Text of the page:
From the Colorado Division of Wildlife
MONTROSE, Colo. - A Texas man has paid nearly $12,000 for illegally
killing a bull elk in the wrong game management unit and then lying
about the location to officers from the Colorado Division of Wildlife.
Mitchell Phelps, 46, of Athens, Tex., shot a six-point bull elk while
archery hunting on Sept. 16, in game management unit 61, a prized
limited-license area on the west side of the Uncompahgre Plateau near
Montrose. Phelps license, however, allowed him to hunt only in game
management unit 62 located just to the northeast of where he was
"A unit 61 elk license is highly prized, it's a big deal when a
hunter draws one, people wait years to draw those licenses," said Renzo
Delpiccolo, area wildlife manager for the DOW in Montrose. "So when
someone sneaks into the wrong unit and kills a trophy animal, that's a
Ryan Swygman, district wildlife manager in the area, was on routine
hunting patrol on Sept. 16 when he saw an elk rack in the back of a
Swygman stopped to inspect the elk and became suspicious when he saw
that the carcass tag had not been attached to the animal properly and
had not been voided. A youngster got out of the truck and explained that
his father had killed the animal and that he was on his way out with the
Swygman decided to wait for the man.
When Phelps arrived he told Swygman that he had shot the elk in unit
62 but that the animal had run more than a mile into unit 61 where it
died. Swygman asked the man to take him to the site and he inspected the
Swygman examined the animal and saw that the man had made an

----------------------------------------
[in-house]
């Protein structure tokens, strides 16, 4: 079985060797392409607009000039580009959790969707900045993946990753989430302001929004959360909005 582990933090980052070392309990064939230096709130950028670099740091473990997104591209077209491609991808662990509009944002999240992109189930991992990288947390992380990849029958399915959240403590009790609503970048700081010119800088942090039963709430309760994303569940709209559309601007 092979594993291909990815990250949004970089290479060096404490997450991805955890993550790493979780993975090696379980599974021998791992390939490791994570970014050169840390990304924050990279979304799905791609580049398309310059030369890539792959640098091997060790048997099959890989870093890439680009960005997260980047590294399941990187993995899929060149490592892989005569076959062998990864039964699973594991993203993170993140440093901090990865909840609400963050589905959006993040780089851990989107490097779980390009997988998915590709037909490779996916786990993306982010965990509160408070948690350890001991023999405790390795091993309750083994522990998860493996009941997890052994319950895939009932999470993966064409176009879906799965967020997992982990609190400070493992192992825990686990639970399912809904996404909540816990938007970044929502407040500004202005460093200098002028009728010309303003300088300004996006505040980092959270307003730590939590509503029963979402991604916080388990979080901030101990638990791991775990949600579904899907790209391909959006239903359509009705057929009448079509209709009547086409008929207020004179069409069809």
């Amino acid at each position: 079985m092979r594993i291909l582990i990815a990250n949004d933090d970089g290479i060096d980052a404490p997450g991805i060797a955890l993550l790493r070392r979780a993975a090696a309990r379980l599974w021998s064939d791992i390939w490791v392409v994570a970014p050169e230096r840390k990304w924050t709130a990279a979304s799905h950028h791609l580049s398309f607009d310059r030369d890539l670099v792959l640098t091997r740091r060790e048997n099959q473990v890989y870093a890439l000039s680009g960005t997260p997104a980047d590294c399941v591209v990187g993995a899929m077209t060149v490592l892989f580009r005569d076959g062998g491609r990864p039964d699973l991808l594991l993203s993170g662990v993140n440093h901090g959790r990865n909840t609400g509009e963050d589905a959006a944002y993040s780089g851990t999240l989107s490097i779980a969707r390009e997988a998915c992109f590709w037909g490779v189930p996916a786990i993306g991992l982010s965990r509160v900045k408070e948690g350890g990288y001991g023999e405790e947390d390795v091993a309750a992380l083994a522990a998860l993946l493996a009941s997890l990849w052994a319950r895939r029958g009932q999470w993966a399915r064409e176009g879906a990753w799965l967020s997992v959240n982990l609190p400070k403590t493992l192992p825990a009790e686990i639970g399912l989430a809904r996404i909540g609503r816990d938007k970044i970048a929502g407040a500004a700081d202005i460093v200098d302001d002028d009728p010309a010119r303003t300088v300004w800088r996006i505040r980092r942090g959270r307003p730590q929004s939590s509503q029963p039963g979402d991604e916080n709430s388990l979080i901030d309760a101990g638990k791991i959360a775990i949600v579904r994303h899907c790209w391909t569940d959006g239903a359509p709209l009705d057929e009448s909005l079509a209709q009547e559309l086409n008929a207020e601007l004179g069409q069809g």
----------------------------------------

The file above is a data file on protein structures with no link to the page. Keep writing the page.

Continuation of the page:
excellent shot, piercing the lungs and the heart with an arrow.
"When an animal gets shot in the heart and lungs, it usually can't
run very far," Swygman explained.
When Swygman explained that to Phelps, the man continued to insist
that the animal ran a long distance. During the interview wildlife
officers Mark Caddy and Tony Bonacquista arrived to assist with the
Phelps agreed to meet the officers the morning of Sept.18 at the
sheriff's office in Delta where the questioning would continue.
The officers also talked to another man in Phelps' hunting party who
had become lost in the area the night before while packing out a portion
of the elk his friend had shot. The officers had assisted the local
sheriff's office in a search for the man and helped to locate him.
The man, who was familiar with the area, told the officers that he
had explained the location of the game management unit boundaries to
When the officers talked to Phelps in Delta they told him that with
the evidence they had that he could be charged with several violations.
They explained that he would have to come back to Colorado for a trial,
and if he was found guilty could face jail time and fines of more than
When confronted with the evidence, the man finally decided to
cooperate and admitted that he had shot the animal illegally. He pleaded
guilty to illegal possession of wildlife and for failing to tag the
animal properly. He was not allowed to keep the antlers or the meat. He
was also assessed with an automatic surcharge of $10,000 for killing a
trophy-class animal under Colorado's Samson law.
Phelps paid $11,702 in fines and was assessed 35 penalty points
against his hunting privileges which could prohibit him from hunting for
up to five years. In Colorado, accumulation of 20 penalty points leads
to a license-suspension hearing and the possibility of losing hunting
and fishing privileges for up to five years.
Colorado also participates with other states in a wildlife compact
agreement; so Phelps could also lose his hunting and fishing privileges
in 24 other states. Texas does not participate in the compact agreement.
The length of his suspension will be determined at a hearing with the
DOW this winter.
Anyone who knows of poaching activity should contact a Colorado
Division of Wildlife office or call Operation Game Thief at
1-877-265-6648. Tips can be given anonymously and rewards are possible.
The Colorado Division of Wildlife is the state agency responsible for
managing wildlife and its habitat, as well as providing wildlife related
recreation. The Division is funded through hunting and fishing license
fees, federal grants and Colorado Lottery proceeds through Great